OT Cole Toner — Harvard — The Ivy Leaguer connected with Patriots offensive line coach Dante Scarnecchia twice in February — once, when the two shared a flight to Indy, and then again at the combine. New England went out and got the versatile Joe Thuney with one of its third-round picks, but the 6-foot-5, 306-pound Toner could be a nice depth addition for the offensive line, and allow the Patriots to land another player with New England roots.
QB Keenan Reynolds — Navy — A guy who could be the most Bill Belichick pick of all-time, Reynolds doesn’t project to be a signal-caller at the next level. But he just might have the stones to make the NFL as a running back and wide receiver. Belichick worked him out during the pre-draft process, and while the Patriots might have to reach to get him (there’s been a lot of pre-draft buzz around the 5-foot-11, 208-pounder), he could be an intriguing sixth- or seventh-round selection for New England, if he lasts that long.
|04.30.16 at 1:20 am ET|
FOXBORO — As the Patriots learned last season, versatility along the offensive line can come in real handy.
In an effort to stockpile depth along the offensive line and to stay younger, the Patriots took one of the more versatile quality offensive linemen available with their second pick of the night on Friday. They selected Joe Thuney out of North Carolina State.
How versatile was the talent worked out by Dante Scarnecchia before the draft? He started four of the five positions on the offensive line, with center being the only position missing from his impressive resume. The Patriots covered that angle by having Thuney snap some balls for Scarnecchia during the workout.
Where does Thuney (silent ‘H’) see himself fitting in?
“I think I see myself as more of an interior guy: more as guard, center. If it gets to a pinch in the game, I can go at tackle but it’s really wherever coach wants me to play. And I have experience at all five so wherever he sees me best, I think that’s the best fit for me,” Thuney said.
“Just on the interior, I feel more comfortable. I don’t have the typical length of a typical NFL tackle but I feel like I move and pull and have the leverage on the interior”
“Throughout college I’ve always been open to whatever position the coaches needed. I’ve never had a set position in mind. As the process has gone on further and further, I’ve kind of realized where my strengths lie as a player and I think that the interior probably is where the coaches see that.”
Thuney, who said he hasn’t been told where he’ll play exactly, enters an environment where he’ll be competing against the likes of Shaq Mason and Tre’ Jackson for playing time along the interior line.
|04.30.16 at 12:13 am ET|
FOXBORO — The Patriots took N.C. State quarterback Jacoby Brissett in the third-round with pick No. 91.
The 6-foot-4, 231-pounder said he didn’t know the team would select him until he got a phone call prior to the pick.
“I had a great visit when I was up there with those guys a couple of weeks ago and I’m just overjoyed and excited about the opportunity to learn from the Patriots — Bill Belichick, Josh McDaniels and Tom Brady,” Brissett said on a conference call after the selection. “When I got my call it was crazy.”
Brissett said Bill Belichick and Robert Kraft spoke to him over the phone.
He has two connections to the Patriots and their staff in relationships with Charlie Weis and Bill Parcells. Weis recruited Brissett in his one year as Florida’s offensive coordinator in 2011.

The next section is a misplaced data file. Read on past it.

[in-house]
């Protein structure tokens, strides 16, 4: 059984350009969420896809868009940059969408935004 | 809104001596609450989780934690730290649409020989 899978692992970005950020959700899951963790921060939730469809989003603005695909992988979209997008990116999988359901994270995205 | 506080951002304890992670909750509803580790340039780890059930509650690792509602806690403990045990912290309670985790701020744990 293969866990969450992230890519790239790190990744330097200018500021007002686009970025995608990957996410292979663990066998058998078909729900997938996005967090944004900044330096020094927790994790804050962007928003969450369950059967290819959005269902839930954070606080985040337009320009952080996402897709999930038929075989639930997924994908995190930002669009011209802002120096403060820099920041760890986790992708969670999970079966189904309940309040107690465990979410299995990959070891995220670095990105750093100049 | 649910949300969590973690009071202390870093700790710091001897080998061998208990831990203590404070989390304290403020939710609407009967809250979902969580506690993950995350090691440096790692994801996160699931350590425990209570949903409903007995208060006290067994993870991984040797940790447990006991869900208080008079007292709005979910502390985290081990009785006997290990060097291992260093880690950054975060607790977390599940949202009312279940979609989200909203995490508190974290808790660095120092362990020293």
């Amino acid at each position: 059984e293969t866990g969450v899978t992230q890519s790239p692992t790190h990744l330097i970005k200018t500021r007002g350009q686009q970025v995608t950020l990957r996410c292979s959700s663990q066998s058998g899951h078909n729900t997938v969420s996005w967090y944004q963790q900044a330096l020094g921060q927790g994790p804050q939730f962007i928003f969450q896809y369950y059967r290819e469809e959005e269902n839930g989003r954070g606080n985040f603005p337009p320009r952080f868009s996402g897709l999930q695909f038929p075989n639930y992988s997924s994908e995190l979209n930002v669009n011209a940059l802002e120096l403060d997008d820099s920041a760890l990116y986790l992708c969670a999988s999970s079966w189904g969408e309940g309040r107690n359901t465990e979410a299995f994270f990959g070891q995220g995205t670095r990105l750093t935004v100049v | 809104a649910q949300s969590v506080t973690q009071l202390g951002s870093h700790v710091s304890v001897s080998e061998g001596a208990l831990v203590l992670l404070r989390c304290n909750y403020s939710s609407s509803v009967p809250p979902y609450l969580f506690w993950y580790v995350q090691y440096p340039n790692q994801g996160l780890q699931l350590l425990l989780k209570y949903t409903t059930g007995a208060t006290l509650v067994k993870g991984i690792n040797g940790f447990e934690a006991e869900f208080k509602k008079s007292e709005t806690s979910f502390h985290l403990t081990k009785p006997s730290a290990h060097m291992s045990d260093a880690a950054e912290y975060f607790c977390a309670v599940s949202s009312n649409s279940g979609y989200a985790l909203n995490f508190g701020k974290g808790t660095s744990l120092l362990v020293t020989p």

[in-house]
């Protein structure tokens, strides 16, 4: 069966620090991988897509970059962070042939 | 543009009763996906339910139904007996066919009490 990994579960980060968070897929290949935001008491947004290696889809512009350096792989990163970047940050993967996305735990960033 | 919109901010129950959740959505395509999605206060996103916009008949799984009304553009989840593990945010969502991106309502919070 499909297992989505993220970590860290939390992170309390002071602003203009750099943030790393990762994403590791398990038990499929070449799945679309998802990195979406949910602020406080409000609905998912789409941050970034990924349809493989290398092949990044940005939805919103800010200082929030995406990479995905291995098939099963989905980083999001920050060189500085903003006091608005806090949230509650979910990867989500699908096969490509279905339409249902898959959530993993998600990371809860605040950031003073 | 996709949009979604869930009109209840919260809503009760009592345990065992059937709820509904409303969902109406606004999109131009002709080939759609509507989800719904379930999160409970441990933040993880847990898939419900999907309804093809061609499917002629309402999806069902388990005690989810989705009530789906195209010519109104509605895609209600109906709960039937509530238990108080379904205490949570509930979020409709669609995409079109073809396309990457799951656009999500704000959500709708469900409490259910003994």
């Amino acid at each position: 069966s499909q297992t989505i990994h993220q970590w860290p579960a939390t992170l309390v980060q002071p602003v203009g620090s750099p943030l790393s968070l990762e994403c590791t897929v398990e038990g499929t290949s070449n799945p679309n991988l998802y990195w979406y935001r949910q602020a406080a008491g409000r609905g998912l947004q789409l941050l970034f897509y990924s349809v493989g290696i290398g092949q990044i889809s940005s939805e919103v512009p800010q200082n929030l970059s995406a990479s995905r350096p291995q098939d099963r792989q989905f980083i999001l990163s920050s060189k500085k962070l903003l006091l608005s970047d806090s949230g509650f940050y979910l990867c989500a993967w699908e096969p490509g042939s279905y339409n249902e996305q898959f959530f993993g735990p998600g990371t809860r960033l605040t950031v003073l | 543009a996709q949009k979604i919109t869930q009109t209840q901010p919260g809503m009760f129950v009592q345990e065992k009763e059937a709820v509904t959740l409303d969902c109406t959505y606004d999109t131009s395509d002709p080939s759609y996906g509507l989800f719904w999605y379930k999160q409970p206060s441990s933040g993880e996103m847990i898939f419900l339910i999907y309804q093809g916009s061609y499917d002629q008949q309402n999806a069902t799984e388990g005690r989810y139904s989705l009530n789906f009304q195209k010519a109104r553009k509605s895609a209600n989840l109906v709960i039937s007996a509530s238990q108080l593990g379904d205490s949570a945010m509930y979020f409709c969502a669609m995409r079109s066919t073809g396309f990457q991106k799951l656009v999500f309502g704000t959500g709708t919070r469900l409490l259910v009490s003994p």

Brissett later transferred to N.C. State.
“I think it was tremendous,” Brissett said. “Some of the stuff that the Patriots do now, kind of gave me a little familiarity with some of the stuff when I went up there. … I think he was instrumental to my learning curve in college and I definitely carry a lot of things he instilled in me at Florida.”
He’s also become close to Parcells over the years as Parcells has a house near his high school — William T. Dwyer High School in Palm Beach Gardens, Florida. Brissett has stayed close with Parcells and said he “can’t thank him enough” for all that he’s done for him.
“It started in high school,” Brissett said. “He has a house out here and he comes around my high school a lot — knows my high school coach Jack Daniels, a real good friend. I got the pleasure to meet him and I can’t even describe what type of person he is and how he benefits my life. Just help growing me as a man and preparing me for tough times, hard times, good times. He’s been so helpful to me throughout this process and keeping me steady and with a good head on my shoulders. I can’t thank him enough.”
Director of player personnel Nick Caserio acknowledged the two connections and while they weren’t the only reason in selecting him, they certainly didn’t hurt.
|04.29.16 at 11:20 pm ET|
FOXBORO — Three incredibly early thoughts on the Patriots selection of Nebraska defensive tackle Vincent Valentine with the No. 96 overall pick.
1. The 6-foot-4, 329-pound Valentine struggled with ankle and knee injuries over the course of his college career, but when he was healthy, he was known as a sizable presence in the middle. He finished his three-year college career with 76 tackles, including 14.5 for loss, as well as seven sacks. His best year was 2014 when he 45 tackles and three sacks.
2. Provided he stays healthy, he could have an impact as a rookie as part of a rotation along the interior of the defensive line. He has experience as a nose tackle in college, and could share time with the likes of Alan Branch, Malcom Brown and Terrance Knighton, provided he develops as a rookie.
3. Valentine left early, but still finished his coursework requirements for a journalism degree while at Nebraska. He’s on Twitter at @TheRealVRVJ.
Here are some highlights of him from 2014:
For more Patriots news, check out weei.com/patriots.